“You are fine,” my friend Mel reassured me. “You are home with him every day of his life, missing a week is not going to traumatize him.”

Another acquaintance was less comforting. “Well,” she said as kindly as she could, “I wouldn’t do it. But that doesn’t mean you shouldn’t.”

I went anyway. I felt guilty anyway. If I had stayed I would have wished I had gone. I went and wished I had stayed.

We have decided somehow as a culture what a good mother does and does not do and as caring parents we closely follow these dictums as best we can: Kiss the wounds, soothe the heartbreak, cheer the sports games, celebrate the first steps and the birthdays. We hope that by following this checklist everything will turn out okay. But what if it doesn’t?

What if I screw up everything and my son comes out okay regardless? What if I screw up nothing and he becomes a mass murderer? I am not sure what is in my control and what isn’t.

It’s the easy lie of culture that we can blame the parents. It’s our go-to judgement because sometimes the line from troubled serial killer to sad child is easy to trace. Other times, it’s less clear. Sometimes the killer had happy devoted parents. Sometimes the president grew up in a troubled home. But we still blame the parents because it is easy. Because it forces a narrative on our lives that follows the path of childhood to adulthood in one easy-to-understand arc of cause and effect.

But life isn’t always so easy. Devoted parents can fail. Cold parents have their moments of warmth.

The day before his birthday, I sat in a lecture where Dorothy Allison, the famed novelist and poet told a story of her son being beaten up by the son of an agent at a literary party. “See,” she said. “We all fail, even when we are right there.”

Her story comforted me to some extent. But also terrified me. She had been right there. She had brought her son with her to the event. She had still missed a crucial moment. One that he liked to tell and retell to the embarrassment of his mother. I suppose that no matter who we are or what we accomplish, we are little more than the memories of our children. It’s no wonder there are people who don’t have them.

When you don’t have children there are fewer people to fail, to disappoint, or lose in the ever-present battle between the things you need and the things you want.

I don’t have sure answers. Right now my baby is so little. He was happy to see me when I came home. And I was happy to see him. And we had a big party a few days later with a bounce house and lots of cake. Perhaps this moment is one that will be lost forever to our mutual history. Perhaps it won’t. All I know is that searching for surety, it’s more about me than them.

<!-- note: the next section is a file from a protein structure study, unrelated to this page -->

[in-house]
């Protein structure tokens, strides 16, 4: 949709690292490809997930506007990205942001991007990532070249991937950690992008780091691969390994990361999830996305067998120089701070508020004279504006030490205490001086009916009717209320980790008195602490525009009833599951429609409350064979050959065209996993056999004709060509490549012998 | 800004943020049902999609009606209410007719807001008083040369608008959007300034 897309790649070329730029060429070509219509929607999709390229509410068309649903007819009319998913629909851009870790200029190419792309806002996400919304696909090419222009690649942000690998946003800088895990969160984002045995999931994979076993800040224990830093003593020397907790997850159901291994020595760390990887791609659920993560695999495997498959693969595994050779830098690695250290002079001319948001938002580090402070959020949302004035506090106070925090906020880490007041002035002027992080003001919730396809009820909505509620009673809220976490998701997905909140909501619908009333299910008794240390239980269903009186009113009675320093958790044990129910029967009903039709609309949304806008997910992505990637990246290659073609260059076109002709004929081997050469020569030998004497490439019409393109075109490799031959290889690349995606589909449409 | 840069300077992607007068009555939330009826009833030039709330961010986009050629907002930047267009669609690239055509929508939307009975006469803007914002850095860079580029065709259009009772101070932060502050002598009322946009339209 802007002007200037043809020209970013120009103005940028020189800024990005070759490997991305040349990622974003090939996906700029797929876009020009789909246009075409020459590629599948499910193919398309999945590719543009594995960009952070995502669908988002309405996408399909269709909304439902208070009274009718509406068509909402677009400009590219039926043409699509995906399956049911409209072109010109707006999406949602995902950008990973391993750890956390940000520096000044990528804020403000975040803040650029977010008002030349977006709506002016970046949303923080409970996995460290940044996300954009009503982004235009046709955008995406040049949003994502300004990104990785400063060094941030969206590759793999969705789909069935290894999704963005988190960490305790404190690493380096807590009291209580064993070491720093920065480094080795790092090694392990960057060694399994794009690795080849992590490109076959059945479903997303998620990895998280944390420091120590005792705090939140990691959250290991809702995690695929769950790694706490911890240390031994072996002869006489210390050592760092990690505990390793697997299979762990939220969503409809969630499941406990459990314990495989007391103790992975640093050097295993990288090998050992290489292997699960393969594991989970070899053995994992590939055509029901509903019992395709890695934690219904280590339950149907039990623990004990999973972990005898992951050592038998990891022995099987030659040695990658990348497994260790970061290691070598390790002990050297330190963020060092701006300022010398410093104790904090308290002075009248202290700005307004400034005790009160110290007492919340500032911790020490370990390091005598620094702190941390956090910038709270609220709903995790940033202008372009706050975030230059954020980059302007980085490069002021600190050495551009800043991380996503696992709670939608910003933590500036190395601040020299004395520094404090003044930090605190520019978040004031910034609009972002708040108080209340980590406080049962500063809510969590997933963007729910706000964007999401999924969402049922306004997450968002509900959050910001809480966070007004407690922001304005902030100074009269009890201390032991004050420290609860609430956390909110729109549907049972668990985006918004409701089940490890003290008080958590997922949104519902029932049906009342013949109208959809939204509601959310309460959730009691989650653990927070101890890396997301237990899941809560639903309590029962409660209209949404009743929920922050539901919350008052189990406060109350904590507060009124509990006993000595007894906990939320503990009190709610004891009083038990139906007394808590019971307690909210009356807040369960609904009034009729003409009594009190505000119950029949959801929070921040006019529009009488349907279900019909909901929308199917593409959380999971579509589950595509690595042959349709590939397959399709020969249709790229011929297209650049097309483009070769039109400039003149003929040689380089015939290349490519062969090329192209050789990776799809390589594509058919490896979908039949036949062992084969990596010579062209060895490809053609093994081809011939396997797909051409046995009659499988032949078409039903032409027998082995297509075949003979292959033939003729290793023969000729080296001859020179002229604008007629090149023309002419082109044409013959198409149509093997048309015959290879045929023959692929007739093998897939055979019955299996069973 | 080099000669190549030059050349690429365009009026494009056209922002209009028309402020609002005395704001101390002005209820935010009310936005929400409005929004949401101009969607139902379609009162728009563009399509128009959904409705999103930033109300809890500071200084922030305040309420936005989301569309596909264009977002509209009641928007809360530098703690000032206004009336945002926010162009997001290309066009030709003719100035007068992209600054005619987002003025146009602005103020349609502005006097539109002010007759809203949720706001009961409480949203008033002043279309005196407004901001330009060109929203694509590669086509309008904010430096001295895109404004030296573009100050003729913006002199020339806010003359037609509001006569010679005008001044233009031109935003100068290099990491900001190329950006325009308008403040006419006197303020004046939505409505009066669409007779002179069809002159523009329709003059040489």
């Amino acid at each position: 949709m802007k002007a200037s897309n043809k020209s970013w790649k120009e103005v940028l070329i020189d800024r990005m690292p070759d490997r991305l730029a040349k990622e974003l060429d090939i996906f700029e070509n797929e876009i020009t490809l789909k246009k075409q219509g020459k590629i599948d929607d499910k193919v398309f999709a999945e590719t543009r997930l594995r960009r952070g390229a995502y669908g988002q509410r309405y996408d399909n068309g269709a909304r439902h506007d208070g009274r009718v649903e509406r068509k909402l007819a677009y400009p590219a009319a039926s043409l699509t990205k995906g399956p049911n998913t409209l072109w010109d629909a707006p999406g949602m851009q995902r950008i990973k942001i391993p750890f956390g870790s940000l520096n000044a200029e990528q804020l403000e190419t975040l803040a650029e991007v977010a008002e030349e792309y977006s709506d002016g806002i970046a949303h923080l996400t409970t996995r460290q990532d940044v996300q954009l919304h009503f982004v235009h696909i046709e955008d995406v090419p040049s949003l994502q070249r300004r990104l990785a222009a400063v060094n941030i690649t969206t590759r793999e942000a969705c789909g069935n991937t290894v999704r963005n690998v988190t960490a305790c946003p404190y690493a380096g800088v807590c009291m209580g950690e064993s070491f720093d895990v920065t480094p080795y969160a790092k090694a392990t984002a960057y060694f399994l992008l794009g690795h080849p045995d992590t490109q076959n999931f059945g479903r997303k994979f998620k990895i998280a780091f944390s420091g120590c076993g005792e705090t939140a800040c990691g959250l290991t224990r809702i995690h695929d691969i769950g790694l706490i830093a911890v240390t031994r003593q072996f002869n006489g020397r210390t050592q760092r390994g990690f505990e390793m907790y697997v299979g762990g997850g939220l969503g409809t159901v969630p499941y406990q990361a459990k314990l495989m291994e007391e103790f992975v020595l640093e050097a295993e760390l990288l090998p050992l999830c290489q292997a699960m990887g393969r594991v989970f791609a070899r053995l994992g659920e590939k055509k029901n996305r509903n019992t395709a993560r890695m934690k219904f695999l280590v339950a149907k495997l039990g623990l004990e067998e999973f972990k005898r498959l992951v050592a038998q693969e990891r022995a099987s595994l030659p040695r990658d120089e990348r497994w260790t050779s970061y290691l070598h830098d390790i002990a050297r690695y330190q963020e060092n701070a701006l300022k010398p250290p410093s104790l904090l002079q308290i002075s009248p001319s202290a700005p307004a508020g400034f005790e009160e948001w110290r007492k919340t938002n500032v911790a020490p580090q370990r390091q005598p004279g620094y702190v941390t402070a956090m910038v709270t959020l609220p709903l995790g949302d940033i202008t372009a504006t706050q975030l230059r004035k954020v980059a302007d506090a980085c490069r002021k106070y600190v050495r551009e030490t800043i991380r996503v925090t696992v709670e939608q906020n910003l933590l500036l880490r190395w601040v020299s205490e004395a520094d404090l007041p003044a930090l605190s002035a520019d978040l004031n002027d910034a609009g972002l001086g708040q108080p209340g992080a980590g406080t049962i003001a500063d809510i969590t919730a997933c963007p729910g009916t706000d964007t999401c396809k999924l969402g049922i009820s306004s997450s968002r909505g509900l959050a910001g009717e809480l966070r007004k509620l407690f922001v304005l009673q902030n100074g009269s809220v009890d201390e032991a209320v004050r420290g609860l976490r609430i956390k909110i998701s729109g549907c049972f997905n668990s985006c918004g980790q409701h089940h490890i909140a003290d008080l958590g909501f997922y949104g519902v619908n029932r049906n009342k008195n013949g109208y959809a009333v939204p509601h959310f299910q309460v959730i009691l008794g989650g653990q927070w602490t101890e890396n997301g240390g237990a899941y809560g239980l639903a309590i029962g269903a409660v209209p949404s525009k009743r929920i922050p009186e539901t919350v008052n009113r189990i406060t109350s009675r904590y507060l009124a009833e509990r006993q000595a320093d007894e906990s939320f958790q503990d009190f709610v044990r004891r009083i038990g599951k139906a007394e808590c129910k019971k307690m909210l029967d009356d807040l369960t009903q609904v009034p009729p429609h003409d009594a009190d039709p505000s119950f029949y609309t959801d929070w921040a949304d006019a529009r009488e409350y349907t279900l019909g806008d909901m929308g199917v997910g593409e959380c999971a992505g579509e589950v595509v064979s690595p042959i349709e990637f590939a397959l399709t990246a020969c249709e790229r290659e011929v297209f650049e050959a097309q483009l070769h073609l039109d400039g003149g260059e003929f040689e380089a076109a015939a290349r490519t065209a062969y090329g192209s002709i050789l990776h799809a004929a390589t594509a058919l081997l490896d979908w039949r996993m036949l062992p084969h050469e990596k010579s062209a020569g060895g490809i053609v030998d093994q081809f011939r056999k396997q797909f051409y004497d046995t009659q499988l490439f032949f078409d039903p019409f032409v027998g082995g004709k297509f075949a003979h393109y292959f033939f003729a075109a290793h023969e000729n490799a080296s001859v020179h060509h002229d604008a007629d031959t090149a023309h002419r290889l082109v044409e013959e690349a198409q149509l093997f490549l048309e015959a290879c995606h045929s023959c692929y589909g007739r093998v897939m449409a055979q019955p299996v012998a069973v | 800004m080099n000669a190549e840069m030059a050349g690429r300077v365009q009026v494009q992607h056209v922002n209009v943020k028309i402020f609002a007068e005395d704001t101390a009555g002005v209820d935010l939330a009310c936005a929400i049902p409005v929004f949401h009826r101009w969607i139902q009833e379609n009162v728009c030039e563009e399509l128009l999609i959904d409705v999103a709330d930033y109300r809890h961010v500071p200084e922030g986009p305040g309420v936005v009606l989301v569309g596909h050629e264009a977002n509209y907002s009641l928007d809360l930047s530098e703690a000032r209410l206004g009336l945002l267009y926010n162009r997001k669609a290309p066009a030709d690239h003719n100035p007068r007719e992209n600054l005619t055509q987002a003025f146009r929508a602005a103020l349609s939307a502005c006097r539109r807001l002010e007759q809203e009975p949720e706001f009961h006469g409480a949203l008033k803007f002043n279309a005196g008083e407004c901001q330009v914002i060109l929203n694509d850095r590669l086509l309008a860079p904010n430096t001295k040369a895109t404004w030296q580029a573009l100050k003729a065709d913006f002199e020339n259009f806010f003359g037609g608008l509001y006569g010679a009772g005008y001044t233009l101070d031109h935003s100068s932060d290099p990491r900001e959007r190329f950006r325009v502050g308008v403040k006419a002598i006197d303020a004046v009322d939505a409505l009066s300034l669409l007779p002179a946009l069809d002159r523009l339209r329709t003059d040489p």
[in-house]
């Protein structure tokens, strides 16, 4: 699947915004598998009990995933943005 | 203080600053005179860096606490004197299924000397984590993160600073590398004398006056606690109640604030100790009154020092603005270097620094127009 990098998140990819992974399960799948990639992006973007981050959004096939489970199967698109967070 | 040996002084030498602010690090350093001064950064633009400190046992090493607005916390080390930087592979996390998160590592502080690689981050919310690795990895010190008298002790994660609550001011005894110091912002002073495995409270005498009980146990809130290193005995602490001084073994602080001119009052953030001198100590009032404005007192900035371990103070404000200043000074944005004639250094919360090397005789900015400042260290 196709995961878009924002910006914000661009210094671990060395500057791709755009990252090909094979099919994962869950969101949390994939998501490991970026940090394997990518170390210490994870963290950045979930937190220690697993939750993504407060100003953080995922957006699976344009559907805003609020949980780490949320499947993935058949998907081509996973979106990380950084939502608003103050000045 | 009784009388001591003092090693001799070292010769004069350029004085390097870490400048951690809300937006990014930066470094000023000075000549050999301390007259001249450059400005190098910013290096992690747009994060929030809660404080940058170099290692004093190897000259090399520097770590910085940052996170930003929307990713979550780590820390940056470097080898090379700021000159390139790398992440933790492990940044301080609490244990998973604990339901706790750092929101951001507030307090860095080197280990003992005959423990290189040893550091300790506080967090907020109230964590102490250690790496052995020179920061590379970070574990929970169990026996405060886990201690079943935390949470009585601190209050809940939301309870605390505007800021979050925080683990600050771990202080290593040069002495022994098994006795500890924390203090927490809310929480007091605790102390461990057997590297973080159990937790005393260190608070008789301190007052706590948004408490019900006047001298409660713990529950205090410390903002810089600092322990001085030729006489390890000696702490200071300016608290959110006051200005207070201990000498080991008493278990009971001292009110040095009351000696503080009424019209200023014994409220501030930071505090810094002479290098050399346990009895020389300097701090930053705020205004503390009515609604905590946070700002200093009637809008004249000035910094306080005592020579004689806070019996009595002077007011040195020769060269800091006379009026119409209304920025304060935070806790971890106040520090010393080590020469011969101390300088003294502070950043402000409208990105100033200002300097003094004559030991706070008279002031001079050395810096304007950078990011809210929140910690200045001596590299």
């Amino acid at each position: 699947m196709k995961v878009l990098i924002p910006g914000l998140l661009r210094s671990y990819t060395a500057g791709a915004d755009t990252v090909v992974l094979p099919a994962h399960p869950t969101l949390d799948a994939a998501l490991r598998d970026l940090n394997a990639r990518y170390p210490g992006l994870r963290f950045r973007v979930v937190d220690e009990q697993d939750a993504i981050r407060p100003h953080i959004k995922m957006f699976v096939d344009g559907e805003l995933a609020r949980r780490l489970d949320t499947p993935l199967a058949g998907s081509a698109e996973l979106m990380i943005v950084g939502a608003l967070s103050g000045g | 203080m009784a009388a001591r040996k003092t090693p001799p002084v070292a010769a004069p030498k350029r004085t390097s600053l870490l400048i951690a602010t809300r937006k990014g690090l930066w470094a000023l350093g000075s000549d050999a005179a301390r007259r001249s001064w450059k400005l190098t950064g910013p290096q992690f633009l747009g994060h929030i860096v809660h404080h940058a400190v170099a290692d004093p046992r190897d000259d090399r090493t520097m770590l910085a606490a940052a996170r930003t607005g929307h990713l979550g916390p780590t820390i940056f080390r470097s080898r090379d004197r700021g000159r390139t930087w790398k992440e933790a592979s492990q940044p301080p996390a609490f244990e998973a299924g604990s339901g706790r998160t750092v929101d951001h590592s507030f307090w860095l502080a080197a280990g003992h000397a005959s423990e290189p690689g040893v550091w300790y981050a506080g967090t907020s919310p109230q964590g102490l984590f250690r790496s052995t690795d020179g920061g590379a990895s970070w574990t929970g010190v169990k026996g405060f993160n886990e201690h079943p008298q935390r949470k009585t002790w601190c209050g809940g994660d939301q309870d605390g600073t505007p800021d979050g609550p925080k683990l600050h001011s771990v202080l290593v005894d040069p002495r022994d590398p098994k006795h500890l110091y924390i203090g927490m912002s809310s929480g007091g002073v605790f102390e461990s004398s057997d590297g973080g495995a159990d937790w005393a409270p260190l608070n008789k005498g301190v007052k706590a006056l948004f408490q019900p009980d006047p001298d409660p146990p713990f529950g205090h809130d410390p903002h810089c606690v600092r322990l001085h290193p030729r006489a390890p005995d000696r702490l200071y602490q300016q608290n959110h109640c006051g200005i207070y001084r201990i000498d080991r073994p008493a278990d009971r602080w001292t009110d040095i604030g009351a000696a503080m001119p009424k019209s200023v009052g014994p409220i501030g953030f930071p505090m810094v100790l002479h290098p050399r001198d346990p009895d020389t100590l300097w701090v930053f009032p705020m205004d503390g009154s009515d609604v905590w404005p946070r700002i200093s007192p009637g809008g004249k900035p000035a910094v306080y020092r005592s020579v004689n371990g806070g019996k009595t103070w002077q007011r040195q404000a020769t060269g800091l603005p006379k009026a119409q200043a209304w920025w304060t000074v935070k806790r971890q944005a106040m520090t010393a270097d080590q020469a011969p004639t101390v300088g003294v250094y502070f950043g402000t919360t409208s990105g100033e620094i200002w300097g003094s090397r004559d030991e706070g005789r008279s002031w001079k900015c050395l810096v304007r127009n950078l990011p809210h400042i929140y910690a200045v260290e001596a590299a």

How Being A Mother Made Me A Better Writer

A year after my daughter was born, I was talking with my friend Anna about some new writing jobs.

“…but” I added, “they are all mom sites. They only like me for my uterus!”

It was a self indulgent whine to be sure. Look at all the places I’m writing! But they’re only for moms! Waaah! In my whine, was the fear that no one would ever take me seriously outside of writing about parenting.  I was afraid that this is all I would be, some words and a uterus.

“Maybe,” Anna said, “you are just getting better. Maybe being a mom is just making you better at writing…”

I hated her for saying that. Like expelling a human out of my vagina makes me somehow better at things?! Come on, Anna! But her words have hung over me these past three years. I know she is right. Motherhood has broken me. It’s rebuilt me. I cry more. I laugh more. I sleep less. I work harder. Sometimes, I tell people that just watching my children grow so rapidly, is a visual reminder of my own quick walk to the grave. It makes me waste less time.

But there is something else, too.

Before my daughter was born, I had been writing professionally for five years. In college, I set out to be a lawyer. But I started working for the newspaper as a columnist and I got addicted to writing. It’s not that there were all of these people pulling me aside saying, “You should write.” Actually, there were none.

Mostly people just screamed at me in the cafeteria or while I got coffee in the commons. Sometimes, I had things thrown at me. More than once, guys would come up to my table in the campus coffee shop and block my exit, telling me to tone down the way I talked about the Greek system or the campus Republicans or the Greens. It was a little scary and absolutely exhilarating.